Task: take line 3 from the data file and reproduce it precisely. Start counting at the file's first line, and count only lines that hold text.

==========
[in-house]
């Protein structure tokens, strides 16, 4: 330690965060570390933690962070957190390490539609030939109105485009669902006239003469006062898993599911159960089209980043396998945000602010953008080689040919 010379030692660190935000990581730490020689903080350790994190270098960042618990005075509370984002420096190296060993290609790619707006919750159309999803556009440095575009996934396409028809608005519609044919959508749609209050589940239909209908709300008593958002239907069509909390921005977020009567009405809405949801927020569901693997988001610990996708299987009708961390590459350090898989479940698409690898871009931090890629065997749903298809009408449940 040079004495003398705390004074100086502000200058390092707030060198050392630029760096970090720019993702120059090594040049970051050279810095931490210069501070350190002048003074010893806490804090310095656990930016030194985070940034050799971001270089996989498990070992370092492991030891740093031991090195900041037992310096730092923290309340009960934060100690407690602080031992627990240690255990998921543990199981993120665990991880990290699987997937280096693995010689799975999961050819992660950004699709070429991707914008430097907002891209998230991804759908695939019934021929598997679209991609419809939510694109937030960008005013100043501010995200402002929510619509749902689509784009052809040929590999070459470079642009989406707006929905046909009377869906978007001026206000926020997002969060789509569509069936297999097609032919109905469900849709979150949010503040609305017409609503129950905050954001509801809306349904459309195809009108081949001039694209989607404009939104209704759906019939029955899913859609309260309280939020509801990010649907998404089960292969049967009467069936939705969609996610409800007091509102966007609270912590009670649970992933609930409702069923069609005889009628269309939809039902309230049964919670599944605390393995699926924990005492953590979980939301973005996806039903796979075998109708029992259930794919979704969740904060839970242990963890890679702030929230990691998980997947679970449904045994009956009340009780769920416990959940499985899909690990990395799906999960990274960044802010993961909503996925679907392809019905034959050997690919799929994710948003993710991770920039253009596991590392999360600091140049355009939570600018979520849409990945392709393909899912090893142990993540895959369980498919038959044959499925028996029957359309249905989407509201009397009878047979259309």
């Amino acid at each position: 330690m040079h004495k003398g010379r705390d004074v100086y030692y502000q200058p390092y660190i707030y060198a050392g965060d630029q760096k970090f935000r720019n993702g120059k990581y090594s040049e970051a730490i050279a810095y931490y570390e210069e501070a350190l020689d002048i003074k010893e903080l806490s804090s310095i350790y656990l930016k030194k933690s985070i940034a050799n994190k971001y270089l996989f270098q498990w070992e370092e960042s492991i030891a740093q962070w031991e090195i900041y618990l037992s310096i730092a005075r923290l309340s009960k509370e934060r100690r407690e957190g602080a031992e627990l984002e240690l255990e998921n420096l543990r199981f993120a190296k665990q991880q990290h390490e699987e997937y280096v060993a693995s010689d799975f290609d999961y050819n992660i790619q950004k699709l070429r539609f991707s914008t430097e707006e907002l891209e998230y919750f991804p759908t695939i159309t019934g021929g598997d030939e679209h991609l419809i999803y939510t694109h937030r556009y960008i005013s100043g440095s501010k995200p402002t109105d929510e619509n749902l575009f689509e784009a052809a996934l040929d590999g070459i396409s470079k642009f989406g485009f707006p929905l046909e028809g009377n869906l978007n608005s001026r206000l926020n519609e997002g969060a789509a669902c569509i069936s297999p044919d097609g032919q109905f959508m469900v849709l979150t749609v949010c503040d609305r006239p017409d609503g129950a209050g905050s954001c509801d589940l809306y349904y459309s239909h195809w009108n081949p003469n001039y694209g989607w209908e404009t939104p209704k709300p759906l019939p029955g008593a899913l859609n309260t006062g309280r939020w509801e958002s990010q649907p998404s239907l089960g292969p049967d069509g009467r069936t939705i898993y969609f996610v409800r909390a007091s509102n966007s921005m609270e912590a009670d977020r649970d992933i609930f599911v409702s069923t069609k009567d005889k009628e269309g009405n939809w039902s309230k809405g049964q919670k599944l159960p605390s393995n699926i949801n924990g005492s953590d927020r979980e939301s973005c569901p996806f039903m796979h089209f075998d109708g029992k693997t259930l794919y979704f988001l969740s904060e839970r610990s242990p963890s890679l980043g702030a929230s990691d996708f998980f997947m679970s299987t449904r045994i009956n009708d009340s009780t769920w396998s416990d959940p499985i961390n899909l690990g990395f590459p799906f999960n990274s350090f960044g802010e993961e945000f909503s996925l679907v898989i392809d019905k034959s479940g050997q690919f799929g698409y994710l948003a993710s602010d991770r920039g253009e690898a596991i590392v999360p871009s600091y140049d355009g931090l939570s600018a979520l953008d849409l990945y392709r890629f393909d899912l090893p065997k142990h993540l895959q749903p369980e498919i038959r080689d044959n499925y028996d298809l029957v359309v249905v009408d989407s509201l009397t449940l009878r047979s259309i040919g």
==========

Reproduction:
């Amino acid at each position: 330690m040079h004495k003398g010379r705390d004074v100086y030692y502000q200058p390092y660190i707030y060198a050392g965060d630029q760096k970090f935000r720019n993702g120059k990581y090594s040049e970051a730490i050279a810095y931490y570390e210069e501070a350190l020689d002048i003074k010893e903080l806490s804090s310095i350790y656990l930016k030194k933690s985070i940034a050799n994190k971001y270089l996989f270098q498990w070992e370092e960042s492991i030891a740093q962070w031991e090195i900041y618990l037992s310096i730092a005075r923290l309340s009960k509370e934060r100690r407690e957190g602080a031992e627990l984002e240690l255990e998921n420096l543990r199981f993120a190296k665990q991880q990290h390490e699987e997937y280096v060993a693995s010689d799975f290609d999961y050819n992660i790619q950004k699709l070429r539609f991707s914008t430097e707006e907002l891209e998230y919750f991804p759908t695939i159309t019934g021929g598997d030939e679209h991609l419809i999803y939510t694109h937030r556009y960008i005013s100043g440095s501010k995200p402002t109105d929510e619509n749902l575009f689509e784009a052809a996934l040929d590999g070459i396409s470079k642009f989406g485009f707006p929905l046909e028809g009377n869906l978007n608005s001026r206000l926020n519609e997002g969060a789509a669902c569509i069936s297999p044919d097609g032919q109905f959508m469900v849709l979150t749609v949010c503040d609305r006239p017409d609503g129950a209050g905050s954001c509801d589940l809306y349904y459309s239909h195809w009108n081949p003469n001039y694209g989607w209908e404009t939104p209704k709300p759906l019939p029955g008593a899913l859609n309260t006062g309280r939020w509801e958002s990010q649907p998404s239907l089960g292969p049967d069509g009467r069936t939705i898993y969609f996610v409800r909390a007091s509102n966007s921005m609270e912590a009670d977020r649970d992933i609930f599911v409702s069923t069609k009567d005889k009628e269309g009405n939809w039902s309230k809405g049964q919670k599944l159960p605390s393995n699926i949801n924990g005492s953590d927020r979980e939301s973005c569901p996806f039903m796979h089209f075998d109708g029992k693997t259930l794919y979704f988001l969740s904060e839970r610990s242990p963890s890679l980043g702030a929230s990691d996708f998980f997947m679970s299987t449904r045994i009956n009708d009340s009780t769920w396998s416990d959940p499985i961390n899909l690990g990395f590459p799906f999960n990274s350090f960044g802010e993961e945000f909503s996925l679907v898989i392809d019905k034959s479940g050997q690919f799929g698409y994710l948003a993710s602010d991770r920039g253009e690898a596991i590392v999360p871009s600091y140049d355009g931090l939570s600018a979520l953008d849409l990945y392709r890629f393909d899912l090893p065997k142990h993540l895959q749903p369980e498919i038959r080689d044959n499925y028996d298809l029957v359309v249905v009408d989407s509201l009397t449940l009878r047979s259309i040919g």